Marginalized and houseless in the West

 

The blood-orange January sun is just dipping below the Uncompaghre Plateau as I pull up to a stoplight in Delta, Colorado. On the shoulder, a bearded man about my age dances a little jig in the cold, holding a cardboard sign that reads: “Homeless, anything will help.”

He is one of a half-dozen people I’ve seen panhandling around town today. “We usually see an increase in the homeless and transient population in the winter,” says LaDonna Gunn, the regional manager for Delta County Libraries. Many visit the library to get warm, use the restroom and get on the internet while waiting for the town’s sole shelter to open for the night.

The library serves everybody who comes in, but its small staff is ill-equipped to deal with the mental and physical health issues of some of its homeless patrons, Gunn says. What Delta really needs is on-call social workers and physicians, but this community — population less than 10,000 — lacks the resources of cities like Denver.

Gunn suspects that the problem is growing in rural areas due to the cost of housing in rapidly gentrifying cities, a theory backed by the U.S. Department of Housing and Urban Development. HUD — which counted more than half a million homeless in the country in 2017, up nearly 1 percent from 2016 — says there’s been a surge in the number of people living on the streets in Los Angeles and other West Coast cities, where rents have soared beyond affordability for many lower-wage workers. The overall homeless population in California, Oregon and Washington has grown by 14 percent over the past two years, and the number of those considered unsheltered climbed 23 percent to 108,000.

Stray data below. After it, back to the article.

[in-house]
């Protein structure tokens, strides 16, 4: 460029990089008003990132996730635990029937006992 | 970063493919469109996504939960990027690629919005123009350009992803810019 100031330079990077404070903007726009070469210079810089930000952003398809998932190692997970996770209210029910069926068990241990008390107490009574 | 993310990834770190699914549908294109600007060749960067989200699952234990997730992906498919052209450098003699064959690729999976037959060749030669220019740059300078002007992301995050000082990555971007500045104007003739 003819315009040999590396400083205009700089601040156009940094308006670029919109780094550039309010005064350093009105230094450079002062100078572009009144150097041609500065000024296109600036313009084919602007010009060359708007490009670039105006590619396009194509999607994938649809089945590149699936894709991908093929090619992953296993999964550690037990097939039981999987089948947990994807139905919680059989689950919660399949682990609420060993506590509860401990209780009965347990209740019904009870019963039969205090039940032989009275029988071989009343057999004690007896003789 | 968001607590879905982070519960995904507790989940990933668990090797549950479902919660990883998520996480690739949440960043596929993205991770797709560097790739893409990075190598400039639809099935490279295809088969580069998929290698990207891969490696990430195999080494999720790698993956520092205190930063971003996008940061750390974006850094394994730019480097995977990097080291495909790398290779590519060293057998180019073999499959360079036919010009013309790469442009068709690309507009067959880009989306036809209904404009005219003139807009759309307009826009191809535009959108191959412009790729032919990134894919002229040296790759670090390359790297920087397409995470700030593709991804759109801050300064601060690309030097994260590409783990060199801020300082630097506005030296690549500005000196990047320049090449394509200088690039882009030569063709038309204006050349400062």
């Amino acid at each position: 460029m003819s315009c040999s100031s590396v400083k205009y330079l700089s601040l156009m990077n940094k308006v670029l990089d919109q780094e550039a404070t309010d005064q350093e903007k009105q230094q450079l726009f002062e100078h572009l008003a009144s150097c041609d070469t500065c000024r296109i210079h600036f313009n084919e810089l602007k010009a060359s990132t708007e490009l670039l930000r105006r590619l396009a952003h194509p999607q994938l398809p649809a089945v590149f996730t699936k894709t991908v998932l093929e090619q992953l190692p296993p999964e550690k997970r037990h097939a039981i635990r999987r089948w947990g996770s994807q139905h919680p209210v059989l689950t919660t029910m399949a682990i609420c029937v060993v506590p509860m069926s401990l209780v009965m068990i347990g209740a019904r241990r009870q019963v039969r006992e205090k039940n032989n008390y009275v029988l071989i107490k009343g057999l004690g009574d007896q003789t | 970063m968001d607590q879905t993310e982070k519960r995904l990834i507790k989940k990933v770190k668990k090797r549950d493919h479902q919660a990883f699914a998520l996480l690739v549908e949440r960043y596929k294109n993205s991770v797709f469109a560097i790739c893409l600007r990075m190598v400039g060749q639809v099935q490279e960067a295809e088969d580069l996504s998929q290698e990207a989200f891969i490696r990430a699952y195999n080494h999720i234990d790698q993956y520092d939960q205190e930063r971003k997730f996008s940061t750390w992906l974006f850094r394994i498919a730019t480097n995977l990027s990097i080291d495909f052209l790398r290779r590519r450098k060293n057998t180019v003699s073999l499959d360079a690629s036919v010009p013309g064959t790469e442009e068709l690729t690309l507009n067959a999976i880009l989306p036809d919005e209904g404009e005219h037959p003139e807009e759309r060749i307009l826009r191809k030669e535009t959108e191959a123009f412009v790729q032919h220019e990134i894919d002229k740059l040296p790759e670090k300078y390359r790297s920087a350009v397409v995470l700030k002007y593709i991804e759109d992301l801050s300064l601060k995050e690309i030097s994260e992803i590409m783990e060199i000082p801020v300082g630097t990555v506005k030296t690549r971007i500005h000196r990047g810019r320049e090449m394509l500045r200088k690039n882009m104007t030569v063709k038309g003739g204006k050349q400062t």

The problem is especially acute for our country’s more than 5 million Native Americans, 70 percent of whom live in urban areas. As Julian Brave NoiseCat, a member of the Canim Lake Band Tsq’escen, writes in this issue’s cover story, the struggle to find adequate housing, whether in Oakland, California, or on the Navajo Nation, is an intergenerational one whose roots go deep into the country’s troubled relationship with its Indigenous people.

Executive Director and Publisher Paul Larmer
Brooke Warren/High Country News

NoiseCat’s intimate portrait of a Navajo family, whose members live in both the urban and rural West, provides a glimpse into a reality most of us rarely consider. And it points to the immense challenges involved in helping the millions who have been sidelined in our brave new wealth-tilted economy.

In Delta, Gunn is trying to pull together a coalition — from the school district and the hospital, to the city and the shelter — to find fresh solutions. Her enthusiasm gives me hope. As I hand the bearded homeless man a few dollars, he smiles and points eastward, where an immense harvest moon has just cleared the West Elk Mountains. “Can you believe that?” he asks. “That’s why I love it here.”

Me, too.        

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